Travel – Checking out Horse Pens 40, Alabama

My son Elijah working a fun problem near the lookout.

My son Elijah working a fun problem near the lookout.

A couple of weeks ago I headed south to visit Family in New Orleans and Alabama.  I’ve been hearing about the quality of southeast bouldering for a while now, so I was pretty excited to check it out.  As this was mainly a family trip, and not a climbing trip, I was hoping to get out twice if possible, and make the best of what time I could get.

My first opportunity was a late night session at Horse Pens 40.  I showed up after dark, without a guidebook, and no one to climb with.  Not the ideal way to explore a new area, but if I wanted to get two days in, this was my chance.  I checked in at the HP 40 general store, rented a pad, and headed out to see what I could find.  I’d seen quite a few pictures of the area over the years and took a brief look at the guidebook at the store, so I thought I’d just look around and get on stuff that looked fun , but safe and doable.  I also asked the owner’s son to come out and check on me every 20-30 minutes to see that I wasn’t dead…

I had a headlamp and a lantern and set out exploring. As I left the store, I walked across a nice green lawn, past a stage, and down some steps and into a narrow gap.  The sandstone walls reared up around me and I couldn’t help but think how incredible this would look in the daytime, but also how easy it could be to get turned around or lost in the maze of boulders.  Everywhere I looked were incredible sculpted sandstone blocs.  As it happened one of the first boulders I ran into was the Millipede and Bumboy boulder.  I dropped the pad, and started warming up on Bumboy.

My wife trying a stout v2. Millipede is just behind her in the sun.

My wife trying a stout v2. Millipede is just behind her in the sun.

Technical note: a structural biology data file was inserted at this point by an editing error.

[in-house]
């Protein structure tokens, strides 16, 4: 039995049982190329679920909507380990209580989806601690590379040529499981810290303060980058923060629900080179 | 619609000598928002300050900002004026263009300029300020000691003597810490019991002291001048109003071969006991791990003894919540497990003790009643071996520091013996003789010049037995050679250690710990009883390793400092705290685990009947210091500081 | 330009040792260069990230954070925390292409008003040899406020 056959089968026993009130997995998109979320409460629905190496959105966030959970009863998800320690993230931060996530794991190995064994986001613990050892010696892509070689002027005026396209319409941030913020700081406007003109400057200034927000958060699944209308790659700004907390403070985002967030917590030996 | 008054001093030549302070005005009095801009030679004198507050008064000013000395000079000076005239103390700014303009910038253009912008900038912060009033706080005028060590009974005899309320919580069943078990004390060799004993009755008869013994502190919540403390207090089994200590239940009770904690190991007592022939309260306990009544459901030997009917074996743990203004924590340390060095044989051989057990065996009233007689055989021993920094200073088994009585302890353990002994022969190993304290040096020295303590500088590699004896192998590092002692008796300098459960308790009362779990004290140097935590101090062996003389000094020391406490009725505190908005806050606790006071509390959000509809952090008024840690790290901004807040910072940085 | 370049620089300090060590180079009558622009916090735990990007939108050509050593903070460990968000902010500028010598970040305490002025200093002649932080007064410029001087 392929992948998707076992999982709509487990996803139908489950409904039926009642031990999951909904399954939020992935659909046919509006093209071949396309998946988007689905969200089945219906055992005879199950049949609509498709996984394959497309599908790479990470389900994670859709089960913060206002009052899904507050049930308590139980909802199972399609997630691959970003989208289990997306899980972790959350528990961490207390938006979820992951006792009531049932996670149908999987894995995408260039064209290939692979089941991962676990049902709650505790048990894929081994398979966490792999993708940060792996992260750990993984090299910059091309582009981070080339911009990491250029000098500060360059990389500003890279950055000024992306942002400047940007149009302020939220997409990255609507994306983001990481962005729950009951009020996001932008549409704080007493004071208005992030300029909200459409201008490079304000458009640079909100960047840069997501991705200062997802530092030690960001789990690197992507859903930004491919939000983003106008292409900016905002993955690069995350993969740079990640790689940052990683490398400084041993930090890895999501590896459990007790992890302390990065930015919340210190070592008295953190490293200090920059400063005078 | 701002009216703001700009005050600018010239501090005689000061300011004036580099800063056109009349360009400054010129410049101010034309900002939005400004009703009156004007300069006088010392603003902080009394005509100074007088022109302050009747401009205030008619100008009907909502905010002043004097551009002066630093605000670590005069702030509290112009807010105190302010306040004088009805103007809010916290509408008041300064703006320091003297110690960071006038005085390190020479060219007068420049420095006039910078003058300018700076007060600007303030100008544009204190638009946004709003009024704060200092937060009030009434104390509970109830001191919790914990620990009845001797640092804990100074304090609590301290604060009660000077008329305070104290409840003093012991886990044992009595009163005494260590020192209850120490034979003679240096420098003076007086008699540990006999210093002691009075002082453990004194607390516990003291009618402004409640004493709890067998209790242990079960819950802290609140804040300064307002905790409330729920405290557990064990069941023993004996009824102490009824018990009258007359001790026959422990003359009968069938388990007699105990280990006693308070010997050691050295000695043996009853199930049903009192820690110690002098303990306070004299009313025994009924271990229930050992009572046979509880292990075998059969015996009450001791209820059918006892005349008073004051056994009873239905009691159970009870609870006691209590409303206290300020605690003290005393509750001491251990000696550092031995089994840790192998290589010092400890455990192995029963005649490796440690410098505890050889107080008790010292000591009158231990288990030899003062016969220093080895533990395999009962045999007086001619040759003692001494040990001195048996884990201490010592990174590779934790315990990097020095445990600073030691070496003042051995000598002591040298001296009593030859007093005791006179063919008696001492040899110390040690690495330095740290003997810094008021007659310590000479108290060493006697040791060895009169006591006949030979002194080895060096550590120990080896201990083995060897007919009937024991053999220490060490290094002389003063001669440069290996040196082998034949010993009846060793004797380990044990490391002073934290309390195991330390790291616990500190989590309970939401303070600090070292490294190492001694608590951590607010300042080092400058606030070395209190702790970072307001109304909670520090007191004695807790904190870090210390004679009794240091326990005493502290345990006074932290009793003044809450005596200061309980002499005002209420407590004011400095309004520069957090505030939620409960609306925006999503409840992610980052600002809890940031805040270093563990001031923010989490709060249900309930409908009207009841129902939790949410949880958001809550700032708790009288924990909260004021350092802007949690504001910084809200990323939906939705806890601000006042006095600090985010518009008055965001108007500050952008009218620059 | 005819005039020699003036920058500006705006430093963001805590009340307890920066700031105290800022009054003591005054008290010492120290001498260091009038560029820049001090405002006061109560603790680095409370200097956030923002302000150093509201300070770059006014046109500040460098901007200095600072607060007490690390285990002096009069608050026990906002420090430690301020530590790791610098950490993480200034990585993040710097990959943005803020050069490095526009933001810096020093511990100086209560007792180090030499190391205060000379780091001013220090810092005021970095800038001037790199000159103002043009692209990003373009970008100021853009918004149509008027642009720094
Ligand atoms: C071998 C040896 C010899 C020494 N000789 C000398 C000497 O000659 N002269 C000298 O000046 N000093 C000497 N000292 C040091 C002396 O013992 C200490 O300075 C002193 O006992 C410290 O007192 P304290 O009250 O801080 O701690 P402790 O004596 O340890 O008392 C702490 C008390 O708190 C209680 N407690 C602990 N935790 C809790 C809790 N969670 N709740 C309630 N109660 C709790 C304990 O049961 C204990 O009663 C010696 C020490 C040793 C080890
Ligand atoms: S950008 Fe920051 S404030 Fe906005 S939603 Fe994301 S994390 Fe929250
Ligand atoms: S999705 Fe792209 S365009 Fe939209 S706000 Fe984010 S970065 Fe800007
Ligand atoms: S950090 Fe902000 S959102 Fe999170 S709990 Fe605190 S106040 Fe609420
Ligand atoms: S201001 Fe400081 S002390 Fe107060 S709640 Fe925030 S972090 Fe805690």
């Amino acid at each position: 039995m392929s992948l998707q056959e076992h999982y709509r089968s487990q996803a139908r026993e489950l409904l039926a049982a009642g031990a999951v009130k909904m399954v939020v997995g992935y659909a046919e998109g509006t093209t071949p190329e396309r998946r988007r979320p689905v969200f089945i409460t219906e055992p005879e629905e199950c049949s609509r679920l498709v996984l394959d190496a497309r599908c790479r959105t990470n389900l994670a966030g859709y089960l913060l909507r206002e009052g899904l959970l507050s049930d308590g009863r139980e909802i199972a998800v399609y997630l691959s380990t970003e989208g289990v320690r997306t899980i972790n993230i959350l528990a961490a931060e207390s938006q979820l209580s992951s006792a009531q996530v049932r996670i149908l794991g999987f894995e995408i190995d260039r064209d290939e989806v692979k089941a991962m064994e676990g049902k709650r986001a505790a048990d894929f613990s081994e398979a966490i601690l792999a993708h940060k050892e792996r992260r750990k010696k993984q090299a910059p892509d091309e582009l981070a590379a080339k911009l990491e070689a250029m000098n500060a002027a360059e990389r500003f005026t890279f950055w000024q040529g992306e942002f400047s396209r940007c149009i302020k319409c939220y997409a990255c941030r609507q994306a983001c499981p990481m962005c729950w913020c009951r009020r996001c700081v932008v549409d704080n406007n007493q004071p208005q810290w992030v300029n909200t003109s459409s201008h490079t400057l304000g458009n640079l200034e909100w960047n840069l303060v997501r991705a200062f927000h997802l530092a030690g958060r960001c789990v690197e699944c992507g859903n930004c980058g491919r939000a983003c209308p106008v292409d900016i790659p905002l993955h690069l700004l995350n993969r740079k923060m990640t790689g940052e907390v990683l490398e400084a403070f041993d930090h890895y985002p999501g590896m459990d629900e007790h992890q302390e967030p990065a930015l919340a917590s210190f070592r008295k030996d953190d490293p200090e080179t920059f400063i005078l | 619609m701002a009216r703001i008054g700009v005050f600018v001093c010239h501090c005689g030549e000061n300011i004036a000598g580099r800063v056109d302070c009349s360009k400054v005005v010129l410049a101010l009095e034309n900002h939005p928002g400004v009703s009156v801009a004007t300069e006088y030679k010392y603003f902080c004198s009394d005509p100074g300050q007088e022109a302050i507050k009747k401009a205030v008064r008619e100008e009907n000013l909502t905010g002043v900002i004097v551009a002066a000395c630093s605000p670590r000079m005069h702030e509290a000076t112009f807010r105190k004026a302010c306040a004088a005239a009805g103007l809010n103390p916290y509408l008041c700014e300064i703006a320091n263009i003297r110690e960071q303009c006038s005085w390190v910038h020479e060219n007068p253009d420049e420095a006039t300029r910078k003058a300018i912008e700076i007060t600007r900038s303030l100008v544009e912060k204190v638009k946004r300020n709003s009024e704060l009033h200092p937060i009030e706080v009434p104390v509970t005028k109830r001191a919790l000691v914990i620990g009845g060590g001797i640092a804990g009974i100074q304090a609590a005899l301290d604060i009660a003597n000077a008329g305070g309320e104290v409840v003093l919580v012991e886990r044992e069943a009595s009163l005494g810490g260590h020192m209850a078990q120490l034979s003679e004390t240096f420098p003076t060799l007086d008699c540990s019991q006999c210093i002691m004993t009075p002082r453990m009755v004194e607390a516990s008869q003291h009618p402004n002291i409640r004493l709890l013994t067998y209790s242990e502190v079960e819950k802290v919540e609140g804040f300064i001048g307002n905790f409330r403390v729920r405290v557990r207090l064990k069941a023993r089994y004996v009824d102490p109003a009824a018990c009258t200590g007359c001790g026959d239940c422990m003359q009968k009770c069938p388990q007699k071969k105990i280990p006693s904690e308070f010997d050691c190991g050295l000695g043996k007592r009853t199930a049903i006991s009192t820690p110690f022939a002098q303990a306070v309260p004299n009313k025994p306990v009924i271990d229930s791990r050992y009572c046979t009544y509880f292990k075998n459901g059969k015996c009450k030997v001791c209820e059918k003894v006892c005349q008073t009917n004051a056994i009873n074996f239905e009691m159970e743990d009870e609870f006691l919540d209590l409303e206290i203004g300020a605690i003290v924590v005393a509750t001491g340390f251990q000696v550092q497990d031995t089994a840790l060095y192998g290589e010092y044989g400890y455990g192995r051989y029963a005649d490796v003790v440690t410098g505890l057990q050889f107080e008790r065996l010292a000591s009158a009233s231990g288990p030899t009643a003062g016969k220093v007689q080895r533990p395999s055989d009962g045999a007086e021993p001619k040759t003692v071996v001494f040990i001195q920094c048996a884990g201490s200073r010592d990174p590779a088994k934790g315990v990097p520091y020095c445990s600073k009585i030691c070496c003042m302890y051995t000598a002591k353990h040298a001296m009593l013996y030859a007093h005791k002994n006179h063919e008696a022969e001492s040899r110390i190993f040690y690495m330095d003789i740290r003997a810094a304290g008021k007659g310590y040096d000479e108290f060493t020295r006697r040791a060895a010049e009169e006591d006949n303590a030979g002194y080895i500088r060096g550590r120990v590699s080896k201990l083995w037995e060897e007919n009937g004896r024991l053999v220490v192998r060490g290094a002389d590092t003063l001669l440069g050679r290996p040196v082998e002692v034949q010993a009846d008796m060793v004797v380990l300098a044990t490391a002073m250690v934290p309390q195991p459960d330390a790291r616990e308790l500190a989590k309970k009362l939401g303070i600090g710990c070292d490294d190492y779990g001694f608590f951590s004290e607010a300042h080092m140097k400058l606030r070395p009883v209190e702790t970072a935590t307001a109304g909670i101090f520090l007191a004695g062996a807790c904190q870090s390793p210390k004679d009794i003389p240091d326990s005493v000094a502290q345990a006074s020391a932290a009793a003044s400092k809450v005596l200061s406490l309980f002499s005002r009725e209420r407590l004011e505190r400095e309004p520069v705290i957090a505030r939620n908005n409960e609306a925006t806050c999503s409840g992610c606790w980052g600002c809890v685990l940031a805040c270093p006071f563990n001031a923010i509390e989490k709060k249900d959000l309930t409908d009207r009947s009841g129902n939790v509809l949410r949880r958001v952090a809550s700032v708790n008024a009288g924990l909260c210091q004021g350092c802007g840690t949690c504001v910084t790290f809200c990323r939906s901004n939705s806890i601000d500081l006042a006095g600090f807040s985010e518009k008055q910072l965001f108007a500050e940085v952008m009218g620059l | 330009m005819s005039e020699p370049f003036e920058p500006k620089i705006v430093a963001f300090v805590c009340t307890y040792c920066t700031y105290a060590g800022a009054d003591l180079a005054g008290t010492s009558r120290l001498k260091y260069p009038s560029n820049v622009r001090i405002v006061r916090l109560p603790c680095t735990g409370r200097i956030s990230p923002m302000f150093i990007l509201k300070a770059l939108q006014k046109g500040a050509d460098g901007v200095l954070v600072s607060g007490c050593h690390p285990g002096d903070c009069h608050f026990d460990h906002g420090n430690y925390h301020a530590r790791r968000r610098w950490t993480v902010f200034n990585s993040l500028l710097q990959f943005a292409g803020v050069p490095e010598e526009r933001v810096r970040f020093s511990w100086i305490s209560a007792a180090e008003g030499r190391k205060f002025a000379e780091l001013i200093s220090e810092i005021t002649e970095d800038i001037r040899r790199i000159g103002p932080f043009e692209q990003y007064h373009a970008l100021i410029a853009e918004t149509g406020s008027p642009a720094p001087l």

I have to admit, I got spanked at first.  Bumboy is a v3, which should be a warmup for me and a grade I can’t even remember falling off of for well over a decade, but I was spit off over and over.  After about 5-6 failures, I decided to try my luck on Millipede.  It felt pretty well impossible for the first 3-4 goes.  I sat down and wondered what the heck was going on.  I normally have pretty good technique and have never really had any weaknesses, but these were completely shutting me down.

I rested and meditated for a bit and got back on.  This time I quit pulling and instead just held on.  I quickly walked up Millipede, and then went back and ran up Bumboy next go.  I realized two things: 1) I was used to crimping and to climb on these slopers, you don’t hold on with your fingertips, you hold on with your whole hand. 2)  You don’t pull on these holds, you hang on, and propel with you feet and body.  From that moment the rest of the night went much better.  I ended up climbing about 25-26 problems that night including many classics such as Slider, Mullitino, the Beach, Popeye, Boomslang, and more.

A couple of days later I headed back to Horse Pens with my wife, son, father in law and brother in law.  This time it was daytime, and it was truly incredible to see it in the light.  We warmed up in the area near Millipede and just climbed everything that looked interesting.  We still had no guidebook, so we just wandered around trying stuff that looked fun and had cool features.

 After the Millipede area, we hit the roadside area, then up to the area by the lookout, then back to the areas right next to the General store(Ten Pins, etc…).  Everyone climbed and everyone had a good time. The features and friction and aesthetics of the area were fantastic, and it would be hard to not enjoy the area. I tried almost everything I could find and ended up climbing about 30 more problems in total, doing quite a few stellar lines along the way.  In the end I was just wandering around without a pad or spotter just climbing lines that looked fun.  I’ve no idea how hard most of them were, and it didn’t matter.  They were fun, and I was out climbing in the sun…..

I’d love to come back later in the fall when the leaves are changing colors and it’s a bit cooler (it was in the 70’s while we were there).  I can only imagine the friction gets even better, and I would love to climb in the area when there are more people about.  I know there are a ton of small areas scattered around the south, and from what I’ve read/seen/heard, It seems like an area every climber should check out and spend some time.

Topping out on Hammerhead-v5

Topping out on Hammerhead-v5

Some DWS near my In-laws place.

Some DWS near my In-laws place.